IF YOU are responsible for some aspect of security of your church, perhaps as a churchwarden, a PCC member, or one the clergy, when you heard about the attack by terrorists on the church in Rouen last week, maybe a picture flashed through your mind about something similar happening in your church (News, 29 July).
If it did, it might have been sent quickly to the part of your mind that is labelled “Too horrible to think about”, or “Very unlikely to happen here”. All the other pressing things that you need to deal with probably soon took up your time.
The risk of terrorists’ attacking a church in the UK is low; the police say that there are no indications that a church will be attacked. Despite this, however, churches need to think about the worst, and they need to take action to reduce the risk even further (Comment, 18 March).
Any security measures that you put in place to reduce the risk of terrorism will also have a substantial effect on other types of crime in your church. The reality is that there is a far greater risk that someone who is drunk or disturbed will come in and assault a church worker than that a terrorist will do something similar, or worse.
The most common crimes in churches are criminal damage and theft, followed by public-order offences and assaults. Advice is evolving as particular threats are identified, and new techniques are developed to combat this latest surge of terrorist violence in Europe (News, 29 July).
THERE are some security measures that you need to introduce to your church right now.
Have only one entrance where people can enter and leave the building before, during, and after each service. Ensure that the door is able to be slammed shut, should someone approach with obvious criminal intent (such as carrying a knife or other weapon). Make sure that when the door is slammed shut, it can be immediately and strongly secured without the need of a key (i.e. a strong bolt or Yale-type lock).
Other doors should be able to be opened from the inside, and be used as escape routes, should people need to evacuate the church. Consider an audible alarm being fitted to these doors, so that if one is opened unexpectedly, it will alert people inside the church.
Always have someone on the door of your church to welcome people into the building during each service who can close the front door in an emergency. Make sure that someone is standing by the door before, during, and after the service, while the congregation is present. Make sure that this person knows what to do once they have closed the door (for example, alerting the police and the church leaders that there is an immediate risk at the door).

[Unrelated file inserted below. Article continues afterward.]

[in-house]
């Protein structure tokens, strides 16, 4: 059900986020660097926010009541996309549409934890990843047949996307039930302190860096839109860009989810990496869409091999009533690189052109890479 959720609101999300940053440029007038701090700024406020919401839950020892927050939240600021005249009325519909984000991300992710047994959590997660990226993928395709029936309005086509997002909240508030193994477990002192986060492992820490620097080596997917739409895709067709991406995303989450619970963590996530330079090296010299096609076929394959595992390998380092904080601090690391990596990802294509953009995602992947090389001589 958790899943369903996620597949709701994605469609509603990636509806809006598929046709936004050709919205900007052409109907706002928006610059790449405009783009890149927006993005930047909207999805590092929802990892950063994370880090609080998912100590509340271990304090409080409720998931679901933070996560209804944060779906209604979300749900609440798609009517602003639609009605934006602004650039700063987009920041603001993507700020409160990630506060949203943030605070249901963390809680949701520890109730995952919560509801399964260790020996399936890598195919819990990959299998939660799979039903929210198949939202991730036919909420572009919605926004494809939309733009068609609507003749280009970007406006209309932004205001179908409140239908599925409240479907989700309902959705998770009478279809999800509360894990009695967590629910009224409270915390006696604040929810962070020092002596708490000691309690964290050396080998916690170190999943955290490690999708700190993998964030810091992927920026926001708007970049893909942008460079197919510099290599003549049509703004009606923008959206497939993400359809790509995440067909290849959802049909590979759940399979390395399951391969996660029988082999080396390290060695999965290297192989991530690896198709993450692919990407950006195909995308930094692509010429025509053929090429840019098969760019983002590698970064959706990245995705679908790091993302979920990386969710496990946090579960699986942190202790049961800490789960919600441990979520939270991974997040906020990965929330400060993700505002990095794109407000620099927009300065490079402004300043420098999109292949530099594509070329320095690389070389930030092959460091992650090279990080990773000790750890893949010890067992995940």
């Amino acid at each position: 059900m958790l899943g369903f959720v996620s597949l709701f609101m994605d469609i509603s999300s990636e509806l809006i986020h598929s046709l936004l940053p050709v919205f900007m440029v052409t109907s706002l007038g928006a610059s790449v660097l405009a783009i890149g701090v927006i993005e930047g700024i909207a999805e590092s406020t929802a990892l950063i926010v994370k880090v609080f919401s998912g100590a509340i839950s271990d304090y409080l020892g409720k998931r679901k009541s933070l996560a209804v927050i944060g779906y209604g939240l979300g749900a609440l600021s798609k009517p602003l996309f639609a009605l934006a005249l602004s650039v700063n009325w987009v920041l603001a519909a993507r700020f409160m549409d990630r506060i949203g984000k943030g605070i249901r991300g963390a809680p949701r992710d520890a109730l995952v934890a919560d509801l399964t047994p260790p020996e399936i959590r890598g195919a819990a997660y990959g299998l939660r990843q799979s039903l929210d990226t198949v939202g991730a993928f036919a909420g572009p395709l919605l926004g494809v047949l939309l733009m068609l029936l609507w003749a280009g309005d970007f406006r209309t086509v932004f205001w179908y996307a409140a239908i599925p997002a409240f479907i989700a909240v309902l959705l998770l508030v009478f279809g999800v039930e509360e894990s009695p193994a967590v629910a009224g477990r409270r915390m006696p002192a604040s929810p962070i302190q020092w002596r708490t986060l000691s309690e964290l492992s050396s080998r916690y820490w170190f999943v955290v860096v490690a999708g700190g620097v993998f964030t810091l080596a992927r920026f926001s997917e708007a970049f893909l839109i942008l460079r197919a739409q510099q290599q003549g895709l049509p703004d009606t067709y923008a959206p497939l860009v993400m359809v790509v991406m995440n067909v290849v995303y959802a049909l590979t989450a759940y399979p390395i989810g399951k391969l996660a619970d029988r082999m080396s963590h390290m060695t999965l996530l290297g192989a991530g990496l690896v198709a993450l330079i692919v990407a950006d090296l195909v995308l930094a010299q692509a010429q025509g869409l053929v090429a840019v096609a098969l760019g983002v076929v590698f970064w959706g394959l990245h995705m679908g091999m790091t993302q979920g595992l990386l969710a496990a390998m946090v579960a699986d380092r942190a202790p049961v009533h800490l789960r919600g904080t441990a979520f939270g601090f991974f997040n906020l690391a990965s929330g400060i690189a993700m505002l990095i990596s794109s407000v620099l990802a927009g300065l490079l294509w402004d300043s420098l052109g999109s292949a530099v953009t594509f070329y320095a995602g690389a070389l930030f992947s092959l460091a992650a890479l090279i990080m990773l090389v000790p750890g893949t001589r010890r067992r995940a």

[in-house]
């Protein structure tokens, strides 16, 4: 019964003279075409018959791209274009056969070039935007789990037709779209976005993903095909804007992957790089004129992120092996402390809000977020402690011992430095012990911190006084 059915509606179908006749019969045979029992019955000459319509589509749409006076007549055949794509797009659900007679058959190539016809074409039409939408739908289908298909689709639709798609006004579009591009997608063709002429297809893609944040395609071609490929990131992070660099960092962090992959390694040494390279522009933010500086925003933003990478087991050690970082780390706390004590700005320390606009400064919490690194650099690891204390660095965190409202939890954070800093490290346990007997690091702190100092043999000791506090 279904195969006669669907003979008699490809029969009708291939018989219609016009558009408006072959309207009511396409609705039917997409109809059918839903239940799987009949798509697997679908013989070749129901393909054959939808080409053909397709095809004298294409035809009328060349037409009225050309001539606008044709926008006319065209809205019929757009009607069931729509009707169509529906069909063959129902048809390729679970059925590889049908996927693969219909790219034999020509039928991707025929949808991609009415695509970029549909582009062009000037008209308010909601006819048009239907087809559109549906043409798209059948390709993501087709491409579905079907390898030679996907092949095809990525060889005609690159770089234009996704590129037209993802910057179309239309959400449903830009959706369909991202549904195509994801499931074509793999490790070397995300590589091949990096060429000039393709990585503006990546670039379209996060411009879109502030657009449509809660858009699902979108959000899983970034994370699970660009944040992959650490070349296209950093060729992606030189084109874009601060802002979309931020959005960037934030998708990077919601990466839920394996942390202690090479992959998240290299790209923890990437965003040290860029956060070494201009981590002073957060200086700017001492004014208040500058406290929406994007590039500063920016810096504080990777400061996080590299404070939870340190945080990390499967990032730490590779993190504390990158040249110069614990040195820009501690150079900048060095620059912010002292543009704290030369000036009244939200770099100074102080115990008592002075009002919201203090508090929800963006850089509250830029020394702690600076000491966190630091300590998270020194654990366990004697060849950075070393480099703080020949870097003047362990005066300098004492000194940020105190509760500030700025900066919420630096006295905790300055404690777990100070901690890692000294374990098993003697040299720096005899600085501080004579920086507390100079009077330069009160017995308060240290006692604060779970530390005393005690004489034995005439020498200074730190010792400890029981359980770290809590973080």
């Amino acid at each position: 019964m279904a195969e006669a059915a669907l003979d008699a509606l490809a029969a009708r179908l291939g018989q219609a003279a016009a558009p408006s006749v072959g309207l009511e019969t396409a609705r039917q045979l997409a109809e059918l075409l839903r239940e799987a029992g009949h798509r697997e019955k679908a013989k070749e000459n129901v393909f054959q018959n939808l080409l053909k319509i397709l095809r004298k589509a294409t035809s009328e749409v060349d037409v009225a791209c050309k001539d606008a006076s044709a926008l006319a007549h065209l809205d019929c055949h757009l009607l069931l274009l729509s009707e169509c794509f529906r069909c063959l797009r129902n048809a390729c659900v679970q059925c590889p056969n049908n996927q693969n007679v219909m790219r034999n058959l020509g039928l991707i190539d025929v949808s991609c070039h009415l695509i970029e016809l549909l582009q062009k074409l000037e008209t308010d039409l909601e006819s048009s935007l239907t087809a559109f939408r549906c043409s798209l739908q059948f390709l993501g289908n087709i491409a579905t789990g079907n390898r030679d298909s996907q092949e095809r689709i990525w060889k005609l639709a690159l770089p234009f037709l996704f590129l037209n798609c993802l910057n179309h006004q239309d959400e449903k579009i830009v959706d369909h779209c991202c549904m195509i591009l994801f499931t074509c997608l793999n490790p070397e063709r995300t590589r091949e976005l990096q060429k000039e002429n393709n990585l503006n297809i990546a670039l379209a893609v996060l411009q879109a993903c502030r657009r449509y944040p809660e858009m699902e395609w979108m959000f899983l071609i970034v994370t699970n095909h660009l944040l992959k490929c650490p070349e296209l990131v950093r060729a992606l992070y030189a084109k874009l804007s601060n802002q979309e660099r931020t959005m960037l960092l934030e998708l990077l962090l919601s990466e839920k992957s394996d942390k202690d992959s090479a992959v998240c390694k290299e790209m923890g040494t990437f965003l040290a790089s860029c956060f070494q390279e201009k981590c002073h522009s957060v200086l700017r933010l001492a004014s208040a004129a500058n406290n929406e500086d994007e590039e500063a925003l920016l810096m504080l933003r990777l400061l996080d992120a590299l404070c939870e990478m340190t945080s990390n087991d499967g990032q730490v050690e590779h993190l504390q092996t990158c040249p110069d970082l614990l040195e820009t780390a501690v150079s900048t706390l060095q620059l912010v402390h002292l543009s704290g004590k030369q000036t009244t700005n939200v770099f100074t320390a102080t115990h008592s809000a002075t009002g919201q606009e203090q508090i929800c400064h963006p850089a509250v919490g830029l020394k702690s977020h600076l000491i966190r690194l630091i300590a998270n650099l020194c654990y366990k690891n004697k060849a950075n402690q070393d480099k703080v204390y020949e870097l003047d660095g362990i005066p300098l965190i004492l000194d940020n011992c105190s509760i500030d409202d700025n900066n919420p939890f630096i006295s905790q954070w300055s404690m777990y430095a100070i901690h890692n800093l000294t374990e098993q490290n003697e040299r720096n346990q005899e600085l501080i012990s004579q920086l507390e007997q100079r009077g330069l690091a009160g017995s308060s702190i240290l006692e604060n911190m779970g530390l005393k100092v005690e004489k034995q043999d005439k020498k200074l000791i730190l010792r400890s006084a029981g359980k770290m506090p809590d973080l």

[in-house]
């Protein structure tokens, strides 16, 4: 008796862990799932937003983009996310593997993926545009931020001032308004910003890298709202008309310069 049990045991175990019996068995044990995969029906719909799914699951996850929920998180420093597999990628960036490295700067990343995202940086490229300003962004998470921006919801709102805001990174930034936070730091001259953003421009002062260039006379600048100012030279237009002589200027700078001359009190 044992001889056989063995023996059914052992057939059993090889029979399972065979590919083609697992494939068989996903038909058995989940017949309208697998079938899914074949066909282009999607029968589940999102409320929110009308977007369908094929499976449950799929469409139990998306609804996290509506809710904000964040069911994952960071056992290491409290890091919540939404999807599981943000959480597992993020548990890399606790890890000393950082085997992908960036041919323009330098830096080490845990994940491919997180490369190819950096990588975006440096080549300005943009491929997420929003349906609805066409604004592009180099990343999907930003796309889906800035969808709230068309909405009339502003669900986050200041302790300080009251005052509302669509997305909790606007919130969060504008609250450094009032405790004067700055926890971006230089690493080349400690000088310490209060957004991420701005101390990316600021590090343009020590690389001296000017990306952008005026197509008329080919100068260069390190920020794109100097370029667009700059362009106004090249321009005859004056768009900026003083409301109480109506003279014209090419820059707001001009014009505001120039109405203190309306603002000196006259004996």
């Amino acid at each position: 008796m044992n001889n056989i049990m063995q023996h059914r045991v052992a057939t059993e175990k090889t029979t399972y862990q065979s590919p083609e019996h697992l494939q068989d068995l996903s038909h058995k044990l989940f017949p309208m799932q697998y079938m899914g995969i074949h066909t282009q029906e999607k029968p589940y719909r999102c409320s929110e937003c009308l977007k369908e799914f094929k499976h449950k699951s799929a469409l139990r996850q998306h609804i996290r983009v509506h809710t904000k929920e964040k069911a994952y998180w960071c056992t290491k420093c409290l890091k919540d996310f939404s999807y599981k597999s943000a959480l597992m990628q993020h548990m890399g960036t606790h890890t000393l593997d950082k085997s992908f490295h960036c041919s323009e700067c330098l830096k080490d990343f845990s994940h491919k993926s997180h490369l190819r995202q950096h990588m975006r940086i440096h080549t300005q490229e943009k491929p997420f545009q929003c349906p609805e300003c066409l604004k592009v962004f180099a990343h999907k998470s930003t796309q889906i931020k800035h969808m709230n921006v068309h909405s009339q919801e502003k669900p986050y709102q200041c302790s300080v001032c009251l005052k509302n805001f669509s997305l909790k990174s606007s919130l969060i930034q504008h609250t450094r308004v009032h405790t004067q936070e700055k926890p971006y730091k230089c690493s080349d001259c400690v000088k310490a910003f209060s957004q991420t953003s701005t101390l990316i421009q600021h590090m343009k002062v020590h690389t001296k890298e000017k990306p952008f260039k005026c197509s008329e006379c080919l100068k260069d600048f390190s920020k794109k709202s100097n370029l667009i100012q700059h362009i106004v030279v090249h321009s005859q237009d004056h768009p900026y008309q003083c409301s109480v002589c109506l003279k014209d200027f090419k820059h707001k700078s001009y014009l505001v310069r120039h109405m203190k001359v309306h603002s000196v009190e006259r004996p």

Put good-quality CCTV in your church to cover both inside and outside the entrance. CCTV is an essential tool for the police when trying to trace offenders. It is much more reliable than a human witness, and is simple to use. A couple of cameras and a recording device can cost less than £200.
One example of evolving advice is about how to get to a safe place when an incident is developing. The best place to go when a serious incident occurs, especially when it involves firearms or a knife, is as far away from the offender as possible. This means getting people away immediately from the vicinity of the offender. Do not wait for other people who are nearer: get out, and run to a safe place. If you can, help those who might need assistance.
Remember that the offender may be walking or driving around attacking people. Get off the street; get into another building; call the police, and wait for them to arrive. If you are sure that the offender is coming nearer to you, then run again, and repeat this until you are sure that you are safe.
AS PART of the Government’s commitment to improving security, it has introduced a new scheme whereby all places of worship can apply for money to improve the physical security of the building. A total of £2.4 million has been allocated to help with the installation of measures such as CCTV, locks, and bolts (News, 29 July).
If you think that your church may be at particular risk of hate crime, or other types of crime, you should apply for funding. Applications have to be submitted by 20 September, so there is not much time. Details about how to apply are at www.gov.uk/guidance/places-of-worship-security-funding-scheme.
Churches will always have some risks. Please do not ignore these, but try to put into place some sensible security measures that will help you to protect the people who use your building.
Churches should be open for their communities during the day. We know that those that are open in daylight hours suffer less crime than those that are closed. Open churches are used by the people in their area: they build up community cohesion, crime-reduction, and local pride.
Nick Tolson is the director of Churchwatch Research, and is the Christian representative on the places-of-worship security panel of the Counter Extremism Directorate in the Home Office.
Churchwatch Research is publishing updated security advice for churches on 30 August (www.facebook.com/churchwatchresearch1/ ).